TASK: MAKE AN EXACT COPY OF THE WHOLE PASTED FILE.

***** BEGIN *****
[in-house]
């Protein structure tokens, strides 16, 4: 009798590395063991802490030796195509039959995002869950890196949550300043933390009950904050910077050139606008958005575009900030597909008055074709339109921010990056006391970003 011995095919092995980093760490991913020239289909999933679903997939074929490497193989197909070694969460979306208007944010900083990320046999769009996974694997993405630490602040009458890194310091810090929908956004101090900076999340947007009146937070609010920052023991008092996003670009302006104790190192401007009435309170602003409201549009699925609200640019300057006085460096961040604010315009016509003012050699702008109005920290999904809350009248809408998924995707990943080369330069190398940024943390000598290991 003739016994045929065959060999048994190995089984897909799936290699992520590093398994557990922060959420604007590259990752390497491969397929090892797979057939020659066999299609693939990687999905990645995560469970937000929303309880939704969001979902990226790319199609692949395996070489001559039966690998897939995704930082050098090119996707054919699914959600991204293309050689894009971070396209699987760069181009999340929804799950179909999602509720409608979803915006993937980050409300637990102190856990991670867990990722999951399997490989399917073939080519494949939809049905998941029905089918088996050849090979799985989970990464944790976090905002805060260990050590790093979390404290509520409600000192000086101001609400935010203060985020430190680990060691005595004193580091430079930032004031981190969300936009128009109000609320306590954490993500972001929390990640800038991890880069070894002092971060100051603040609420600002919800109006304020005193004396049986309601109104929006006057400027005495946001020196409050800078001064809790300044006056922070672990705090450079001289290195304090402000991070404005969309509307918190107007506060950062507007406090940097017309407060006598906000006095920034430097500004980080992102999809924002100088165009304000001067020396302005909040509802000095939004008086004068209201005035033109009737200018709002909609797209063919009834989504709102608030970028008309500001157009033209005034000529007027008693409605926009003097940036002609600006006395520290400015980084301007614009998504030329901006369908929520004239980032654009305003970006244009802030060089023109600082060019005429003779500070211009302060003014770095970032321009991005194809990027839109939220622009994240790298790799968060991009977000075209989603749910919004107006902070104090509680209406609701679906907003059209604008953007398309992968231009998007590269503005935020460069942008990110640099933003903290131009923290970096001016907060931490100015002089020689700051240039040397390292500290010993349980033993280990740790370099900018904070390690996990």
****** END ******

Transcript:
[in-house]
């Protein structure tokens, strides 16, 4: 009798590395063991802490030796195509039959995002869950890196949550300043933390009950904050910077050139606008958005575009900030597909008055074709339109921010990056006391970003 011995095919092995980093760490991913020239289909999933679903997939074929490497193989197909070694969460979306208007944010900083990320046999769009996974694997993405630490602040009458890194310091810090929908956004101090900076999340947007009146937070609010920052023991008092996003670009302006104790190192401007009435309170602003409201549009699925609200640019300057006085460096961040604010315009016509003012050699702008109005920290999904809350009248809408998924995707990943080369330069190398940024943390000598290991 003739016994045929065959060999048994190995089984897909799936290699992520590093398994557990922060959420604007590259990752390497491969397929090892797979057939020659066999299609693939990687999905990645995560469970937000929303309880939704969001979902990226790319199609692949395996070489001559039966690998897939995704930082050098090119996707054919699914959600991204293309050689894009971070396209699987760069181009999340929804799950179909999602509720409608979803915006993937980050409300637990102190856990991670867990990722999951399997490989399917073939080519494949939809049905998941029905089918088996050849090979799985989970990464944790976090905002805060260990050590790093979390404290509520409600000192000086101001609400935010203060985020430190680990060691005595004193580091430079930032004031981190969300936009128009109000609320306590954490993500972001929390990640800038991890880069070894002092971060100051603040609420600002919800109006304020005193004396049986309601109104929006006057400027005495946001020196409050800078001064809790300044006056922070672990705090450079001289290195304090402000991070404005969309509307918190107007506060950062507007406090940097017309407060006598906000006095920034430097500004980080992102999809924002100088165009304000001067020396302005909040509802000095939004008086004068209201005035033109009737200018709002909609797209063919009834989504709102608030970028008309500001157009033209005034000529007027008693409605926009003097940036002609600006006395520290400015980084301007614009998504030329901006369908929520004239980032654009305003970006244009802030060089023109600082060019005429003779500070211009302060003014770095970032321009991005194809990027839109939220622009994240790298790799968060991009977000075209989603749910919004107006902070104090509680209406609701679906907003059209604008953007398309992968231009998007590269503005935020460069942008990110640099933003903290131009923290970096001016907060931490100015002089020689700051240039040397390292500290010993349980033993280990740790370099900018904070390690996990």